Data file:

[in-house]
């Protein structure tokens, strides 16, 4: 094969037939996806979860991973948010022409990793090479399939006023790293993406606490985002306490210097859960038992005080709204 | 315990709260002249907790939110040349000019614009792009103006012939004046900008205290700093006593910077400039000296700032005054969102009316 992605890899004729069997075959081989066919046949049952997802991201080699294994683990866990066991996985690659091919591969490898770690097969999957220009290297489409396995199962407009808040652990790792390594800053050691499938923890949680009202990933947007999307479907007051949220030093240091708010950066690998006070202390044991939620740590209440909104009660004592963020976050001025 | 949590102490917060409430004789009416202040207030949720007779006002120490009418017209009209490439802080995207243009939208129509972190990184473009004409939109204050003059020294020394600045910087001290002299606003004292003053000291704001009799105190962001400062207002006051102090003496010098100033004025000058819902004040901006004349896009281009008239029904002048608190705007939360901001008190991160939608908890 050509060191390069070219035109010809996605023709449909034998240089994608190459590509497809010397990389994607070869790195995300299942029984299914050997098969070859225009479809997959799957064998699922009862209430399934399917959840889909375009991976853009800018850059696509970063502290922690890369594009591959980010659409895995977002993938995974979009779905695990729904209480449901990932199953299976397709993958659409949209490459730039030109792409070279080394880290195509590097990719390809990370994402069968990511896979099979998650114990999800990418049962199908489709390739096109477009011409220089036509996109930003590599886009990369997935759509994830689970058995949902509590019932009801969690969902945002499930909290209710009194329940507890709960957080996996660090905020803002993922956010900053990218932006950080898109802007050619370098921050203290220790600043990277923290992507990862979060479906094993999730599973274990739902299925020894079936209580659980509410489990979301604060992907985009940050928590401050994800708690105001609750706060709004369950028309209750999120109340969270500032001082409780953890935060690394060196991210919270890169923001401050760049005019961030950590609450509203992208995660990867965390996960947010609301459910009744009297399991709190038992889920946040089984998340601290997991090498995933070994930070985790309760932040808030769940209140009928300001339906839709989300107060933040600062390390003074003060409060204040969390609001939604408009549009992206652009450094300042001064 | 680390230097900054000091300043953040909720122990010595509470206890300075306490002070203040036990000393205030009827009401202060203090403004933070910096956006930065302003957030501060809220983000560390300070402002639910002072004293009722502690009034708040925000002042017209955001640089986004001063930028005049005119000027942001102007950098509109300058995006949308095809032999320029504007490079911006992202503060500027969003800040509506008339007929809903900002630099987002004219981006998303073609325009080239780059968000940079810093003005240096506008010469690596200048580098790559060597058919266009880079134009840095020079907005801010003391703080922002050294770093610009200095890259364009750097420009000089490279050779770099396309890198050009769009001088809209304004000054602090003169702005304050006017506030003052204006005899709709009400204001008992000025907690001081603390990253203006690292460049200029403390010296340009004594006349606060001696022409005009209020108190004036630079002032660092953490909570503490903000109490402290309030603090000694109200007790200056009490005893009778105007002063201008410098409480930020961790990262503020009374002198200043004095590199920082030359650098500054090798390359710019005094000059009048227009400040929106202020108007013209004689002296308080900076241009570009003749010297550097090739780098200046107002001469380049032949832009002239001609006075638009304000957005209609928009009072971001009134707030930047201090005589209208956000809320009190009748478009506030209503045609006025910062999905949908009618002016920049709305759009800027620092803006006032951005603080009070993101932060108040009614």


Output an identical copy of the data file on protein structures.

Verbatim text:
[in-house]
């Protein structure tokens, strides 16, 4: 094969037939996806979860991973948010022409990793090479399939006023790293993406606490985002306490210097859960038992005080709204 | 315990709260002249907790939110040349000019614009792009103006012939004046900008205290700093006593910077400039000296700032005054969102009316 992605890899004729069997075959081989066919046949049952997802991201080699294994683990866990066991996985690659091919591969490898770690097969999957220009290297489409396995199962407009808040652990790792390594800053050691499938923890949680009202990933947007999307479907007051949220030093240091708010950066690998006070202390044991939620740590209440909104009660004592963020976050001025 | 949590102490917060409430004789009416202040207030949720007779006002120490009418017209009209490439802080995207243009939208129509972190990184473009004409939109204050003059020294020394600045910087001290002299606003004292003053000291704001009799105190962001400062207002006051102090003496010098100033004025000058819902004040901006004349896009281009008239029904002048608190705007939360901001008190991160939608908890 050509060191390069070219035109010809996605023709449909034998240089994608190459590509497809010397990389994607070869790195995300299942029984299914050997098969070859225009479809997959799957064998699922009862209430399934399917959840889909375009991976853009800018850059696509970063502290922690890369594009591959980010659409895995977002993938995974979009779905695990729904209480449901990932199953299976397709993958659409949209490459730039030109792409070279080394880290195509590097990719390809990370994402069968990511896979099979998650114990999800990418049962199908489709390739096109477009011409220089036509996109930003590599886009990369997935759509994830689970058995949902509590019932009801969690969902945002499930909290209710009194329940507890709960957080996996660090905020803002993922956010900053990218932006950080898109802007050619370098921050203290220790600043990277923290992507990862979060479906094993999730599973274990739902299925020894079936209580659980509410489990979301604060992907985009940050928590401050994800708690105001609750706060709004369950028309209750999120109340969270500032001082409780953890935060690394060196991210919270890169923001401050760049005019961030950590609450509203992208995660990867965390996960947010609301459910009744009297399991709190038992889920946040089984998340601290997991090498995933070994930070985790309760932040808030769940209140009928300001339906839709989300107060933040600062390390003074003060409060204040969390609001939604408009549009992206652009450094300042001064 | 680390230097900054000091300043953040909720122990010595509470206890300075306490002070203040036990000393205030009827009401202060203090403004933070910096956006930065302003957030501060809220983000560390300070402002639910002072004293009722502690009034708040925000002042017209955001640089986004001063930028005049005119000027942001102007950098509109300058995006949308095809032999320029504007490079911006992202503060500027969003800040509506008339007929809903900002630099987002004219981006998303073609325009080239780059968000940079810093003005240096506008010469690596200048580098790559060597058919266009880079134009840095020079907005801010003391703080922002050294770093610009200095890259364009750097420009000089490279050779770099396309890198050009769009001088809209304004000054602090003169702005304050006017506030003052204006005899709709009400204001008992000025907690001081603390990253203006690292460049200029403390010296340009004594006349606060001696022409005009209020108190004036630079002032660092953490909570503490903000109490402290309030603090000694109200007790200056009490005893009778105007002063201008410098409480930020961790990262503020009374002198200043004095590199920082030359650098500054090798390359710019005094000059009048227009400040929106202020108007013209004689002296308080900076241009570009003749010297550097090739780098200046107002001469380049032949832009002239001609006075638009304000957005209609928009009072971001009134707030930047201090005589209208956000809320009190009748478009506030209503045609006025910062999905949908009618002016920049709305759009800027620092803006006032951005603080009070993101932060108040009614």